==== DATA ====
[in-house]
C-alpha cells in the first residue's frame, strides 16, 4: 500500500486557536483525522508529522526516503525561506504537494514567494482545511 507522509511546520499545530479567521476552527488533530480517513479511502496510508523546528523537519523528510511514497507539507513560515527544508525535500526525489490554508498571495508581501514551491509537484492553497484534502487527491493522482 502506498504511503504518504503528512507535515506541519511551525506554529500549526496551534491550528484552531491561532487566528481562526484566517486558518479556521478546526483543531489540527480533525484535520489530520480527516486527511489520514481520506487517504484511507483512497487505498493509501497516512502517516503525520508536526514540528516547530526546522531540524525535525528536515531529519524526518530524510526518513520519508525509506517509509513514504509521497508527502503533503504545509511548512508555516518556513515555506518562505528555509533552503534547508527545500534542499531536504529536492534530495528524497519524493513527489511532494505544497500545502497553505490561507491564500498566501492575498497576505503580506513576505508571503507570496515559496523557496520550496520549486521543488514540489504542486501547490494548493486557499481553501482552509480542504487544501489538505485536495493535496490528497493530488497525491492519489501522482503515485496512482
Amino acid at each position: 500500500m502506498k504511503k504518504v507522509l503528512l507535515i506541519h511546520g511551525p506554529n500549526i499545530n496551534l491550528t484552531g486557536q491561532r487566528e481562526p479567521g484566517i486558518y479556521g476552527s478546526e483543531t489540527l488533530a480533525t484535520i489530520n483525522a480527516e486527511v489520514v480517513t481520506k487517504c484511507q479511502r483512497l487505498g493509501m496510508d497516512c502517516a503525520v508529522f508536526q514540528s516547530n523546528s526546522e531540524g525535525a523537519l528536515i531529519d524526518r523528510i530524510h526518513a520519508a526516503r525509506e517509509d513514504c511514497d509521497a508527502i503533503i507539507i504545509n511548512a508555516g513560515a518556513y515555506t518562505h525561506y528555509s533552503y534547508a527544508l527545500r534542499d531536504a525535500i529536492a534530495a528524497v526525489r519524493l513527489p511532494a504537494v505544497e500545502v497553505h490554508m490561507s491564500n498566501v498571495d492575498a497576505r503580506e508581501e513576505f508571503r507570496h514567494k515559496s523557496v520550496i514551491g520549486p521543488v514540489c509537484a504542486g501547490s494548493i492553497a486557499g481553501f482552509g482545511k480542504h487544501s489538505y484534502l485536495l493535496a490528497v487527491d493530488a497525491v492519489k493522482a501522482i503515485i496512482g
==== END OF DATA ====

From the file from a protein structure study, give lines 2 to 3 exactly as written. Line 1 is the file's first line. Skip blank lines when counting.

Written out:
C-alpha cells in the first residue's frame, strides 16, 4: 500500500486557536483525522508529522526516503525561506504537494514567494482545511 507522509511546520499545530479567521476552527488533530480517513479511502496510508523546528523537519523528510511514497507539507513560515527544508525535500526525489490554508498571495508581501514551491509537484492553497484534502487527491493522482 502506498504511503504518504503528512507535515506541519511551525506554529500549526496551534491550528484552531491561532487566528481562526484566517486558518479556521478546526483543531489540527480533525484535520489530520480527516486527511489520514481520506487517504484511507483512497487505498493509501497516512502517516503525520508536526514540528516547530526546522531540524525535525528536515531529519524526518530524510526518513520519508525509506517509509513514504509521497508527502503533503504545509511548512508555516518556513515555506518562505528555509533552503534547508527545500534542499531536504529536492534530495528524497519524493513527489511532494505544497500545502497553505490561507491564500498566501492575498497576505503580506513576505508571503507570496515559496523557496520550496520549486521543488514540489504542486501547490494548493486557499481553501482552509480542504487544501489538505485536495493535496490528497493530488497525491492519489501522482503515485496512482
Amino acid at each position: 500500500m502506498k504511503k504518504v507522509l503528512l507535515i506541519h511546520g511551525p506554529n500549526i499545530n496551534l491550528t484552531g486557536q491561532r487566528e481562526p479567521g484566517i486558518y479556521g476552527s478546526e483543531t489540527l488533530a480533525t484535520i489530520n483525522a480527516e486527511v489520514v480517513t481520506k487517504c484511507q479511502r483512497l487505498g493509501m496510508d497516512c502517516a503525520v508529522f508536526q514540528s516547530n523546528s526546522e531540524g525535525a523537519l528536515i531529519d524526518r523528510i530524510h526518513a520519508a526516503r525509506e517509509d513514504c511514497d509521497a508527502i503533503i507539507i504545509n511548512a508555516g513560515a518556513y515555506t518562505h525561506y528555509s533552503y534547508a527544508l527545500r534542499d531536504a525535500i529536492a534530495a528524497v526525489r519524493l513527489p511532494a504537494v505544497e500545502v497553505h490554508m490561507s491564500n498566501v498571495d492575498a497576505r503580506e508581501e513576505f508571503r507570496h514567494k515559496s523557496v520550496i514551491g520549486p521543488v514540489c509537484a504542486g501547490s494548493i492553497a486557499g481553501f482552509g482545511k480542504h487544501s489538505y484534502l485536495l493535496a490528497v487527491d493530488a497525491v492519489k493522482a501522482i503515485i496512482g